All posts tagged neuroscience

Book review: Going Inside: A Tour Round a Single Moment of Consciousness, by John McCrone.

This book improved my understanding of how various parts of the brain interact, and of how long it takes the brain to process and react to sensory data. But there were many times when I wondered whether it was worth finishing, and I wish I had given up before the last few chapters that focused on consciousness other than neuroscience.

Too much of the book is devoted to attacking naive versions of reductionism and computational models of the brain. His claim that “chaos theory electrified science” is wrong. It electrified some reports about science, but has done little to create better models or testable predictions.

It’s misleading for him to claim the difference between human and animal consciousness “is terribly simple. Animals are locked into the present tense.” There are many hints that animals have some thoughts about the future and past, and it’s hard enough to evaluate those thoughts that we need to be cautious about denying that they think like us. He suggests that language and grammar provide unique abilities to think about the future. But I’m fairly sure I can analyze the future without using language, using mostly visual processing to plan a route I’m going to kayak through some rapids, or to imagine an opponent’s next chess move. I expect animals have some abilities along those lines. Human language must provide some improved ability to think about the future, but I find it hard to specify those abilities.

Book Review: On Intelligence by Jeff Hawkins

This book presents strong arguments that prediction is a more important part of intelligence than most experts realize. It outlines a fairly simple set of general purpose rules that may describe some important aspects of how small groups of neurons interact to produce intelligent behavior. It provides a better theory of the role of the hippocampus than I’ve seen before.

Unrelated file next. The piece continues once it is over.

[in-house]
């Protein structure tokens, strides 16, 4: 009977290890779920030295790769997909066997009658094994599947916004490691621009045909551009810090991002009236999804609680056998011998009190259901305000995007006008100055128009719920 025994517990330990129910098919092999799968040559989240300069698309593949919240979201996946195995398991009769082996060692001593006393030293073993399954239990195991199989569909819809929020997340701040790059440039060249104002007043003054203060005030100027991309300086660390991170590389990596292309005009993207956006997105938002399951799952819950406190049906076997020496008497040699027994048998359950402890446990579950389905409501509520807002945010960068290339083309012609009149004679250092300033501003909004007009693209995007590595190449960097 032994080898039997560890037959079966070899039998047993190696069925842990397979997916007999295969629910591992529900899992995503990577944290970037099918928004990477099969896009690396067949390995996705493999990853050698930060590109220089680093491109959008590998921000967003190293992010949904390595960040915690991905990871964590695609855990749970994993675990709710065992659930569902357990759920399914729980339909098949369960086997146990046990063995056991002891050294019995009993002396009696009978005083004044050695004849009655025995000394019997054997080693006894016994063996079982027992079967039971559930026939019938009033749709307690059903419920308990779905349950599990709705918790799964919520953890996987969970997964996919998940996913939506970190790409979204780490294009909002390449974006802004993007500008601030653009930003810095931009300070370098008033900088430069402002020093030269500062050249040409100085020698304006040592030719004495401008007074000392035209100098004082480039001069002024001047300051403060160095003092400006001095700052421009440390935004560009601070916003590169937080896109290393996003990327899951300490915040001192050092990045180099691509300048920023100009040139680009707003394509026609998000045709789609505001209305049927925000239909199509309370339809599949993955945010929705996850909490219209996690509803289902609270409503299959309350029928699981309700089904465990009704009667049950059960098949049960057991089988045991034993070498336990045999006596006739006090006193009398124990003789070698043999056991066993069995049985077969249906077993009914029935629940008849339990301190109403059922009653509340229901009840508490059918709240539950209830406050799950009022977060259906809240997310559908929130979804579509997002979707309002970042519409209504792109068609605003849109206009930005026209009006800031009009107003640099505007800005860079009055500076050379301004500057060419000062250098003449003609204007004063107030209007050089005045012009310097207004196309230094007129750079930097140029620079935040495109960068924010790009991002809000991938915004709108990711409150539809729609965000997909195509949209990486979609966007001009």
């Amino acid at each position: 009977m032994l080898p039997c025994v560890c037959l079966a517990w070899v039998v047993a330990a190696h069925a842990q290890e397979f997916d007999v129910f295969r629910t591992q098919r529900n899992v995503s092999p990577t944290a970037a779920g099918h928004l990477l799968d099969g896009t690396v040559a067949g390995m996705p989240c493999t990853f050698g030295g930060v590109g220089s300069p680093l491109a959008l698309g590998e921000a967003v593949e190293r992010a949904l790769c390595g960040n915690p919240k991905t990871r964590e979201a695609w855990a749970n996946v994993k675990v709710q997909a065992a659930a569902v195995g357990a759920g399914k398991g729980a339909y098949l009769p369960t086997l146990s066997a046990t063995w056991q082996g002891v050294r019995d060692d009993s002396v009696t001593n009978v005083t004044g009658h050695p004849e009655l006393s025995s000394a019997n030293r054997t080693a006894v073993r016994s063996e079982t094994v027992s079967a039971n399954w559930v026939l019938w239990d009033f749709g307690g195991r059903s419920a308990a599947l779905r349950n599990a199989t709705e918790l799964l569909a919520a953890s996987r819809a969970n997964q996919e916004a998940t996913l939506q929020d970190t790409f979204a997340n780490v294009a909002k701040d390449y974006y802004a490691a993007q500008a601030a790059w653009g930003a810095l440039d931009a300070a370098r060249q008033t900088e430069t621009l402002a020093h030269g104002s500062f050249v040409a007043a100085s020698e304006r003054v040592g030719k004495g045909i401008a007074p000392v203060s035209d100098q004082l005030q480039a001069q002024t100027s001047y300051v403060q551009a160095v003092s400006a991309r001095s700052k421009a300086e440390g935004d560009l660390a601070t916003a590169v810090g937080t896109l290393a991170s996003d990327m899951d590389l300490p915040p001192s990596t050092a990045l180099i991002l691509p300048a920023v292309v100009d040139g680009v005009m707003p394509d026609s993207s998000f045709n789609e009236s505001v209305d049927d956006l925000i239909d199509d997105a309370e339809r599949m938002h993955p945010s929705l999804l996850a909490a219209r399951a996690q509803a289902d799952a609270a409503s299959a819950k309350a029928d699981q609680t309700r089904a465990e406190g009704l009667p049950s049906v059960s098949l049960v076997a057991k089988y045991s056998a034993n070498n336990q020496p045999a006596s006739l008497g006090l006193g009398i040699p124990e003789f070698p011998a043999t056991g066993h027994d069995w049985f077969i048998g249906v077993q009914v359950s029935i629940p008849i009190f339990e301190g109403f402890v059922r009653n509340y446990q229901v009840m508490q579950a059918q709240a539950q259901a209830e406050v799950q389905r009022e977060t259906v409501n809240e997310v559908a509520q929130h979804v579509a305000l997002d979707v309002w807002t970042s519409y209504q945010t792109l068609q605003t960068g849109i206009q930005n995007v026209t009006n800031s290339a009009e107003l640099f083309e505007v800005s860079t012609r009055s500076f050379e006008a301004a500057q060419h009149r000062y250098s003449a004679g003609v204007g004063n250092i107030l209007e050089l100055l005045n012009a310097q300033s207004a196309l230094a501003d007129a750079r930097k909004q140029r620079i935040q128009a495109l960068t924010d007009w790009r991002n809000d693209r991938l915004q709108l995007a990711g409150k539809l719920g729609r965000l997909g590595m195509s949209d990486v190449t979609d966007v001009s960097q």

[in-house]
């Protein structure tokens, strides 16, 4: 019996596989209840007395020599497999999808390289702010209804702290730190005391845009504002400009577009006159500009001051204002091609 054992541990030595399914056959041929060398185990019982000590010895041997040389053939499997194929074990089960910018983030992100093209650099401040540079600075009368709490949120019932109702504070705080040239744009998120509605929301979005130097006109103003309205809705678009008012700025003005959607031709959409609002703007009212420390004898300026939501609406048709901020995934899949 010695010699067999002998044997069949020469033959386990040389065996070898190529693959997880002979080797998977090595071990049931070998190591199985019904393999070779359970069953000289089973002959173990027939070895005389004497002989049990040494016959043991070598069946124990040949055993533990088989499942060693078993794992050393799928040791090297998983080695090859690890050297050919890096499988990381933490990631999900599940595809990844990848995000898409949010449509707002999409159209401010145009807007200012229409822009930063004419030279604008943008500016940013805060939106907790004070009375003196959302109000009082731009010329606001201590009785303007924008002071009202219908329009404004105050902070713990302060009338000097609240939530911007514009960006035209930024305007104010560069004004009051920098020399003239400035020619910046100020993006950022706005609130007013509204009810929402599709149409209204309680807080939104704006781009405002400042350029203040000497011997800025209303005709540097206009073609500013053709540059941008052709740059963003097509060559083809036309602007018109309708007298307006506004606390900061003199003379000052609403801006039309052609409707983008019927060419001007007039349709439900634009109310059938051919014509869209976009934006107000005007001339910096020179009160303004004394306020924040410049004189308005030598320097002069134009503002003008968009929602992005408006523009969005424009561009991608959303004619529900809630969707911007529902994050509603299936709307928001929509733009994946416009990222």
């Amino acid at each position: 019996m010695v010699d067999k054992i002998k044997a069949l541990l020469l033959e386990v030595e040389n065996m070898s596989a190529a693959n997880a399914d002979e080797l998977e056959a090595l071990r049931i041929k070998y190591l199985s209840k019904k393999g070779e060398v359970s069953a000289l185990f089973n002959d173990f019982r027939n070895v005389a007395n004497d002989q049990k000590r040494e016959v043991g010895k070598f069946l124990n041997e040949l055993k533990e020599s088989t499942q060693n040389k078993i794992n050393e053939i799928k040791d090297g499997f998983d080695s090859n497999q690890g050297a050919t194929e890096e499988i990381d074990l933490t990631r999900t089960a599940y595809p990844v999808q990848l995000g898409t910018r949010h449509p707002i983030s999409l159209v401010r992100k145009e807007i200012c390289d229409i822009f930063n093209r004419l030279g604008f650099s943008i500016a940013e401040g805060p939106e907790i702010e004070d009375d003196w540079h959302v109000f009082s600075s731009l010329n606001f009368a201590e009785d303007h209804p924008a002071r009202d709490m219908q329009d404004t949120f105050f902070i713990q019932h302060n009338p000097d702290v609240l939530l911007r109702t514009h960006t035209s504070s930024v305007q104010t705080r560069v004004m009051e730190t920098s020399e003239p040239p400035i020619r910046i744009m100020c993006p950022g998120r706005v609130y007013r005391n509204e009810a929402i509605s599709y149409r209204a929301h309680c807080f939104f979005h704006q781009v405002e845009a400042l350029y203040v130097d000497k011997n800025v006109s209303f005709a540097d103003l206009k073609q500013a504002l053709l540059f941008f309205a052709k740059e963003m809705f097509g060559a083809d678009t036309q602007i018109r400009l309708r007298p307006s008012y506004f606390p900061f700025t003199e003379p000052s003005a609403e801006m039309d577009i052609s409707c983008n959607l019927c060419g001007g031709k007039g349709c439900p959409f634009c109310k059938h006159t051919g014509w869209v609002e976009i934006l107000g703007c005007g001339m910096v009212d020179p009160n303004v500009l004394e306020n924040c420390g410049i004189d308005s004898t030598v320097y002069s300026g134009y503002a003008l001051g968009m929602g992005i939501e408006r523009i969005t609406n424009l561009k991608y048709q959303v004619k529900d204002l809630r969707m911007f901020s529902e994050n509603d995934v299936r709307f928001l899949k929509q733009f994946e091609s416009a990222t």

I wouldn’t call this book a major breakthrough, but I expect that it will produce some nontrivial advances in the understanding of the human brain.
The most disturbing part of this book is the section on the risks of AI. He claims that AIs will just be tools, but he shows no sign of having given thought to any of the issues involved beyond deciding that an AI is unlikely to have human motives. But that leaves a wide variety of other possible goals systems, many of which would be as dangerous. It’s possible that he sees easy ways to ensure that an AI is always obedient, but there are many approaches to AI for which I don’t think this is possible (for instance, evolutionary programming looks like it would select for something resembling a survival instinct), and this book doesn’t clarify what goals Hawkins’ approach is likely to build into his software. It is easy to imagine that he would need to build in goals other than obedience in order to get his system to do any learning. If this is any indication of the care he is taking to ensure that his “tools” are safe, I hope he fails to produce intelligent software.
For more discussion of AI risks, see In particular, I have a description there of how one might go about safely implementing an obedient AI. At the time I was thinking of Pei Wang’s NARS as the best approach to AI, and with that approach it seems natural for an AI to have no goals that are inconsistent with obedience. But Hawkins’ approach seems approximately as powerful as NARS, but more likely to tempt designers into building in goals other than obedience.